Privatising the roads can be achieved in a numerous of ways. One way would be to invite private construction companies to bid for contacts to build motorways which they would pay for, and allow them to charge tolls to motorways users. The advantage is that they can be set at levels which allow the free flow of traffic on the motorway. The higher the potential congestion the higher toll charged. Also if a stretch of motorway is too congested on a particular day or at a particular time of day, the motorway owners could charge a higher toll to relieve the congestion. Therefore this would reduce the amount of traffic.

If bus lanes were introduced then it will restrict car access through giving priority to buses, so making using public transport a more attractive alternative to the car. The time saved by using buses will encourage individuals to go from using private transport to public transport. This will reduce the amount of vehicles on the road and the amount of congestion. However, this may not be successful if the bus service is not of good quality, and run regularly. If this isn’t the case then individuals will not change from using the car to the bus. It is not a short term solution; it may take some time for people to swap to using buses rather than cars.

Another way to reduce congestion would be to charge people to use the roads. This could be done by cars being fitted with a meter. This could be fed with pre-paid cards, such as telephone cards or with points which would be used up as the car went along. Or the meter would be read on a regular basis, maybe once a year when the car was given its MOT. They would then be billed after the mileage had been done. The meters would be activated by beacons on the road side or gantries over the road. This would discourage motorists driving along congested roads, and therefore reducing congestion. However, there are problems with this, the technology would be expensive to introduce and the system would have running costs. Also motorists regard the roads as ‘free’ and would resent having to pay for them, and so there would be political backlashes.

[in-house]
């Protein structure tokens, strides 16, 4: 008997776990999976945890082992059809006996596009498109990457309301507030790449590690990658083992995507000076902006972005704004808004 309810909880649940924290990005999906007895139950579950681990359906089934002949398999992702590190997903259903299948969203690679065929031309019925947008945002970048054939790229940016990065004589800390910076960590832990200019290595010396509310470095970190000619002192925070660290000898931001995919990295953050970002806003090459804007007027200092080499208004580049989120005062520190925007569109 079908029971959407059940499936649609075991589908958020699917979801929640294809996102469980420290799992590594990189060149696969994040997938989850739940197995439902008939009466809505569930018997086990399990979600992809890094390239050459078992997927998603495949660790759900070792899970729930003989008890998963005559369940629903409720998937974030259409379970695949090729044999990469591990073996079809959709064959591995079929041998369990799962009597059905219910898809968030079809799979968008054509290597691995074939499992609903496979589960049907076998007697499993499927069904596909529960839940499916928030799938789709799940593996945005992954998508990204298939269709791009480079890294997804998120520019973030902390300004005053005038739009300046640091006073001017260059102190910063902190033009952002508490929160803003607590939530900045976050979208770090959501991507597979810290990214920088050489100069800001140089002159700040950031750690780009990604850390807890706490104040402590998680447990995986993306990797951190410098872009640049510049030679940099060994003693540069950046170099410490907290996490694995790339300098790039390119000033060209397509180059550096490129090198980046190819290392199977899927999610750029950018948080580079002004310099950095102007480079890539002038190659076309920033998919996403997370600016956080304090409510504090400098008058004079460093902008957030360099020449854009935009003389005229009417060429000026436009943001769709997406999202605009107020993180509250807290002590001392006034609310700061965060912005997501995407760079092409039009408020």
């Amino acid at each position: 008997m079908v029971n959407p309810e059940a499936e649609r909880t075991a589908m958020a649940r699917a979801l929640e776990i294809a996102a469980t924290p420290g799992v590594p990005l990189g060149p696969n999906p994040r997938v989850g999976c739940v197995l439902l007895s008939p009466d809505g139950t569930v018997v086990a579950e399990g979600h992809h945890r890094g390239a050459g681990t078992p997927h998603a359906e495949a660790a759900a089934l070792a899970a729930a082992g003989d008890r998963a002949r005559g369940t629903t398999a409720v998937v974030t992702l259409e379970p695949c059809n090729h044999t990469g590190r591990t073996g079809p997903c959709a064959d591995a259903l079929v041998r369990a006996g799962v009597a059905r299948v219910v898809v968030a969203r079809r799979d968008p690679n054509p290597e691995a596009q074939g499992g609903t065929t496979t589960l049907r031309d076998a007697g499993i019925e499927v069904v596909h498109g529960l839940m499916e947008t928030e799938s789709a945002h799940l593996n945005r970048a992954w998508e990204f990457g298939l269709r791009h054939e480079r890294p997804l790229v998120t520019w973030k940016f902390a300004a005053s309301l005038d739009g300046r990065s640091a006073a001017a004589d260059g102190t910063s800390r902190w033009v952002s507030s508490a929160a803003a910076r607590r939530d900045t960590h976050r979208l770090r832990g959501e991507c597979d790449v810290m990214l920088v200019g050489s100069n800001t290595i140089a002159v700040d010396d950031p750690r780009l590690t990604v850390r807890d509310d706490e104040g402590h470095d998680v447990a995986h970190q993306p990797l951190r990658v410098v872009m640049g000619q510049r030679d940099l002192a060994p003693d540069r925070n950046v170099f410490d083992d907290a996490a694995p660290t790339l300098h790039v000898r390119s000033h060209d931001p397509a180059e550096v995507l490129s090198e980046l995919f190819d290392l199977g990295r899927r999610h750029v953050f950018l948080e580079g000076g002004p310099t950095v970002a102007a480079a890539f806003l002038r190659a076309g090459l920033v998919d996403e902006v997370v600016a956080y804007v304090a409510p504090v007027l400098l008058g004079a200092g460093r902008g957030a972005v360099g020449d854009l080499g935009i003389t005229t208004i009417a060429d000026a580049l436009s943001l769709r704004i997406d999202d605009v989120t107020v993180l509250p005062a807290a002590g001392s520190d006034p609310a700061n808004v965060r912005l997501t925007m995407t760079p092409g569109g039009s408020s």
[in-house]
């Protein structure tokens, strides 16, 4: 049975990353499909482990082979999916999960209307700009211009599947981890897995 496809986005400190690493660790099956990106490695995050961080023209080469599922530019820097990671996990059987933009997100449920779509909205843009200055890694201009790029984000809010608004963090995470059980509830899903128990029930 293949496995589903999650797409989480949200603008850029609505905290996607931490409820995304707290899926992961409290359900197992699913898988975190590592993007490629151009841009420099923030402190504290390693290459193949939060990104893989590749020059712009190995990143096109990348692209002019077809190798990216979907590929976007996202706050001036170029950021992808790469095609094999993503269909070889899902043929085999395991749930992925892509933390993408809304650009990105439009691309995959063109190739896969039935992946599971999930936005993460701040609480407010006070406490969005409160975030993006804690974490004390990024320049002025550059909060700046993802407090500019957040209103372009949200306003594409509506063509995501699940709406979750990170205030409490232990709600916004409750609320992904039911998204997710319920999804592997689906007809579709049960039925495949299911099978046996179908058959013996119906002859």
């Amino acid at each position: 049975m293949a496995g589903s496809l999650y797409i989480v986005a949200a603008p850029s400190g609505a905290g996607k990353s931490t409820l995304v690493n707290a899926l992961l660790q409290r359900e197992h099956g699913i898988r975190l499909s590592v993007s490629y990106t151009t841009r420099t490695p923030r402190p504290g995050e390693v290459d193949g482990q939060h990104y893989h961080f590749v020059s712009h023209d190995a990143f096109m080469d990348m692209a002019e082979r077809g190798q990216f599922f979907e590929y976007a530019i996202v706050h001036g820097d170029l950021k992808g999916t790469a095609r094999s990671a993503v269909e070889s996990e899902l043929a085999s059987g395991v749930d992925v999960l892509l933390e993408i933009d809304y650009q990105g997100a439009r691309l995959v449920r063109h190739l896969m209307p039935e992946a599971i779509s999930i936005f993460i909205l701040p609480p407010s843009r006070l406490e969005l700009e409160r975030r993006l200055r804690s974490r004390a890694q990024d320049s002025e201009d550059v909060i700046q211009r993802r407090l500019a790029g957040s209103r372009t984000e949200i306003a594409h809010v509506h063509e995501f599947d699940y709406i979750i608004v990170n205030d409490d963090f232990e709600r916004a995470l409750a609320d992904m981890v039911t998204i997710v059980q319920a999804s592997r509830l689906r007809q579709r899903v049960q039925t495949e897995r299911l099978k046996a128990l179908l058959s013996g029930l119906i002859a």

By reducing the traffic speed this will increase the level of congestion. So this may encourage car drivers to seek alternative means of transport. In the long run this should encourage individuals to switch to a non-car mode of transport, reducing car use and congestion. However, the problems of this policy are the change and the amount of time it may take for the policy to have effect. The policy will cause more problems in the short run and may therefore be ineffective in the long run. The policy may be ineffective because of the problems of finding a readily available alternative to private car use.

I personally think Mr. Cristy should walk to school because he sets trends. If he walks then so will all his millions of fans, the roads will be empty! He should also transfer his credit card account to save more money. The money saved can then be ploughed back into good walking shoes and possibly a new suit!

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Why road congestion is a negative externality?. (2020, Jun 02). Retrieved from http://studymoose.com/road-congestion-negative-externality-new-essay

Why road congestion is a negative externality?